If I recall correctly, that number was used for fans of superhero comics generally. There hasn’t been much reason to revise it, because the market for (printed) superhero comics hasn’t grown. The market for comics-format publications is undoubtedly much larger, but publishers have the responsibility to devise marketing programs to reach those readers. For most people, reading fiction is a leisure activity, not a hobby. Marketing influences what they buy.
Obviously the first flaw is that this is based off of what people tell you, but so is a survey. A “like” does not equal someone who goes to comic shops, but I then retort and ask why they don’t. If someone is a “fan” and “like” Marvel or DC and not buying comics, it is a failure of this industry in not getting them to do so.
I think this is the part of the disconnect I (and maybe some others) had with the analysis in the previous article: we’re using different definitions of “fan.” How I usually define it is people who are regularly or semi-regularly still engaged in the hobby, not people who are “lapsed.”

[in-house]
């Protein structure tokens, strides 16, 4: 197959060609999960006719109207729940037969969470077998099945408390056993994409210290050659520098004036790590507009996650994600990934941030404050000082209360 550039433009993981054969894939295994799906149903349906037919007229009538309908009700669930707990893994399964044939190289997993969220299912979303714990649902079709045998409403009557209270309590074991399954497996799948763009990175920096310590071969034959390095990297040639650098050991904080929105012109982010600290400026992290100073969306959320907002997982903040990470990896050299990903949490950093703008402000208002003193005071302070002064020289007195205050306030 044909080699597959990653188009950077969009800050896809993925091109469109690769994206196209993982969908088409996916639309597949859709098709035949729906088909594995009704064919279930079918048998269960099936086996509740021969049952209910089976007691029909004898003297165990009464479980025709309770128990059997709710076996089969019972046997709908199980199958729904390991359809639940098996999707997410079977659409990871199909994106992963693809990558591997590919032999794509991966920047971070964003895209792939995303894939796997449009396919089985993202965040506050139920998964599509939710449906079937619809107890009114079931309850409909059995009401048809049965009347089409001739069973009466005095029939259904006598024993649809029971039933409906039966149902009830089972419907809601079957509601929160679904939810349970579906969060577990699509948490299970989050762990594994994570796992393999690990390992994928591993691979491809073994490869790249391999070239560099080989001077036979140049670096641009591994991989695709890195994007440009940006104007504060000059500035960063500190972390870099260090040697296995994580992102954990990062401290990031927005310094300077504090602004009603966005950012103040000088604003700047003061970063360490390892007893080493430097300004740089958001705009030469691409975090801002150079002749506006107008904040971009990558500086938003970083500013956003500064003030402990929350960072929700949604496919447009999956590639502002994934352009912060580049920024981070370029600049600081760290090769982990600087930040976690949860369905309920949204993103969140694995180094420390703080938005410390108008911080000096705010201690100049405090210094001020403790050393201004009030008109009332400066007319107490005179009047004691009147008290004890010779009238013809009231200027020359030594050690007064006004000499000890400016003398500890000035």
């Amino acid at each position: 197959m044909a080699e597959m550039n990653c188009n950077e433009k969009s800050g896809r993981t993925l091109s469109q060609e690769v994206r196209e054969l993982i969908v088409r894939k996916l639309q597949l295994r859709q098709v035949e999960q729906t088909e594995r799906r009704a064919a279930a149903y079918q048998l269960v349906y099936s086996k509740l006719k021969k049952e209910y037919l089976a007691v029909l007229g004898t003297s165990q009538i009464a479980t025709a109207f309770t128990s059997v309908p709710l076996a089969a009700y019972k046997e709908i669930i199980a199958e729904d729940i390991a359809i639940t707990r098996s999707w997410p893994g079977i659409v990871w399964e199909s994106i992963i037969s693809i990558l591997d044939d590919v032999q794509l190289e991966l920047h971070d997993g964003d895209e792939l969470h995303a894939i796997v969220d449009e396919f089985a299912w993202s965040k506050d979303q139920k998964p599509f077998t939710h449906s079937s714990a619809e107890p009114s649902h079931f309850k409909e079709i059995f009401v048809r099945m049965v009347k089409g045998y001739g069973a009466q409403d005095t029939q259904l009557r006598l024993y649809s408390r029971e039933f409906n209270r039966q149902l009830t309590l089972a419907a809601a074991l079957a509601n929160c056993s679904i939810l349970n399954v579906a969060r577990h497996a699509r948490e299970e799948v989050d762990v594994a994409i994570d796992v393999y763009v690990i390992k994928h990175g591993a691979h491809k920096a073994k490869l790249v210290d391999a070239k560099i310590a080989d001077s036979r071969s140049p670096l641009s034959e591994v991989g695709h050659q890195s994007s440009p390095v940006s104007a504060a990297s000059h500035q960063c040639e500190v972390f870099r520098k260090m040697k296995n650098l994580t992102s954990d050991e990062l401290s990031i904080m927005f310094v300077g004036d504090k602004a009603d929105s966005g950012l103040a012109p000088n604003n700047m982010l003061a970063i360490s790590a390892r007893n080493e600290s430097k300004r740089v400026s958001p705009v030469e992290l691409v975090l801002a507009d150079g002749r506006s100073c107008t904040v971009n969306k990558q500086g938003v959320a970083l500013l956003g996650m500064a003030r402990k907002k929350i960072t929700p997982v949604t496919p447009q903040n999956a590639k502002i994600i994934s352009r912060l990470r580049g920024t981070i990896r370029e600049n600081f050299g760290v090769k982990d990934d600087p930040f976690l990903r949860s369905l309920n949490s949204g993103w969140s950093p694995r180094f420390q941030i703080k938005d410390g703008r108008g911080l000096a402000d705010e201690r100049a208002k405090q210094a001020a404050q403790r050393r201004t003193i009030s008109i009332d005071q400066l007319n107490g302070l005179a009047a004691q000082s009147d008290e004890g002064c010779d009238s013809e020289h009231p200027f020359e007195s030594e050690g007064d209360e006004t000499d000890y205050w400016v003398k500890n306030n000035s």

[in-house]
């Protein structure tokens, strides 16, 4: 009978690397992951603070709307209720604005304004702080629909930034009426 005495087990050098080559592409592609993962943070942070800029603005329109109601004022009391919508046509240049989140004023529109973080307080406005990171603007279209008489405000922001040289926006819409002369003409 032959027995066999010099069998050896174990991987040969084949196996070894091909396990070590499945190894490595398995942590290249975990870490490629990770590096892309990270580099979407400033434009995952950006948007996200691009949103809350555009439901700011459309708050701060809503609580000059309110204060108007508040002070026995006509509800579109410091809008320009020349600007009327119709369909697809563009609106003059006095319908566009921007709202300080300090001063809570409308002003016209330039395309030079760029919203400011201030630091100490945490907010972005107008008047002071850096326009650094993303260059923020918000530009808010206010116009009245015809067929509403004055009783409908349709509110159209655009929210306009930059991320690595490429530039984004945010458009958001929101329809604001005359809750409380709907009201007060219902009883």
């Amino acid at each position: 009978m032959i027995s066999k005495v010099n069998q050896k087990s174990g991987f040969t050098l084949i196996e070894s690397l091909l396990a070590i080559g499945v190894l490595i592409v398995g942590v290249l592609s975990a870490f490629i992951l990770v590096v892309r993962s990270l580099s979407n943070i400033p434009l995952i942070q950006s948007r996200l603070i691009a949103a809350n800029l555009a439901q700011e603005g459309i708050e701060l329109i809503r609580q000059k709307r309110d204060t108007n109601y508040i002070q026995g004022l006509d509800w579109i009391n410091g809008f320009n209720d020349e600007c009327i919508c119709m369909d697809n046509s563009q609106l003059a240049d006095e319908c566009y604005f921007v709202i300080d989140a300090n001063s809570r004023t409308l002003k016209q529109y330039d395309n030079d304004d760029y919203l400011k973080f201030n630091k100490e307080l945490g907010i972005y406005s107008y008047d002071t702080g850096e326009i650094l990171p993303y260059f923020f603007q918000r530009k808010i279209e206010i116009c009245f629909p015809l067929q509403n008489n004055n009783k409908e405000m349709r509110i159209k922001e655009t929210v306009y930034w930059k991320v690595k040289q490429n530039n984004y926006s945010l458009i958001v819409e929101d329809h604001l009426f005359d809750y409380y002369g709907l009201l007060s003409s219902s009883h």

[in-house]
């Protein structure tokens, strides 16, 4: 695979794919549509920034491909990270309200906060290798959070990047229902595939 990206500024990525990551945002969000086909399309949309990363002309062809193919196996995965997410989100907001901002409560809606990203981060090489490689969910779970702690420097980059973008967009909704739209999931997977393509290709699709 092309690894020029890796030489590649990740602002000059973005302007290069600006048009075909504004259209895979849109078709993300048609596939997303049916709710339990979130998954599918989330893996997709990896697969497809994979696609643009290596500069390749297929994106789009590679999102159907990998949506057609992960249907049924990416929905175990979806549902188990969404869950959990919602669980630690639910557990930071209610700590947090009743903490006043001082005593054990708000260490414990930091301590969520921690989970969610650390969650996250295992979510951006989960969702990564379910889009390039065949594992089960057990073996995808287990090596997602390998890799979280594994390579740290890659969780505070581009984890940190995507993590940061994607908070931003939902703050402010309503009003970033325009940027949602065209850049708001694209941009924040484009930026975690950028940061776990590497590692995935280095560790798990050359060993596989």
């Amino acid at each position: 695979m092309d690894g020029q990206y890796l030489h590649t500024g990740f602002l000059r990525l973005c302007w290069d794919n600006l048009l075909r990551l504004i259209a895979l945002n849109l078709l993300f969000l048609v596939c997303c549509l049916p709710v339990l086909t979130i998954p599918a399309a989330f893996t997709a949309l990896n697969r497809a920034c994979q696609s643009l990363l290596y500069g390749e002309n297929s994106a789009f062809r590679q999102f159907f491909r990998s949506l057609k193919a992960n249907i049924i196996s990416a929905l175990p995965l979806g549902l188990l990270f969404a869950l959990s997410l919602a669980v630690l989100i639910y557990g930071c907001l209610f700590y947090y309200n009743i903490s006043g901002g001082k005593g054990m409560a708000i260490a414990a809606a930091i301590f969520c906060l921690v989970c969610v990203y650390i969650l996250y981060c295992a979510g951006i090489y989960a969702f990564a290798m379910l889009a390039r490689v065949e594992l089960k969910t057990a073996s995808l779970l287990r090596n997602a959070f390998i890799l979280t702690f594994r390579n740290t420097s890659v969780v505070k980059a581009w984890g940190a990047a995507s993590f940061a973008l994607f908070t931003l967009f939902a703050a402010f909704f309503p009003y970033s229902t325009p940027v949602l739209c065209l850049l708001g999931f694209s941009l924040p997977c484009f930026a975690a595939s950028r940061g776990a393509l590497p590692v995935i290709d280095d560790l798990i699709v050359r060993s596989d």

Regardless, a good question I should have also asked before is how expansive is your net? Are you including manga, comic strips, and web comics, or is this research only looking at US fans of comics from US/European publishers?
@Johnny totally understand that disconnect.
My terms are pretty broad and I do include manga (and the many terms surrounding it), have to double check on webcomics.
You’d be surprised at how hard it is for people — even people with fully functional marketing careers — to distinguish between marketing to a product’s broadest category of audience or that specific product’s actual, much narrower audience.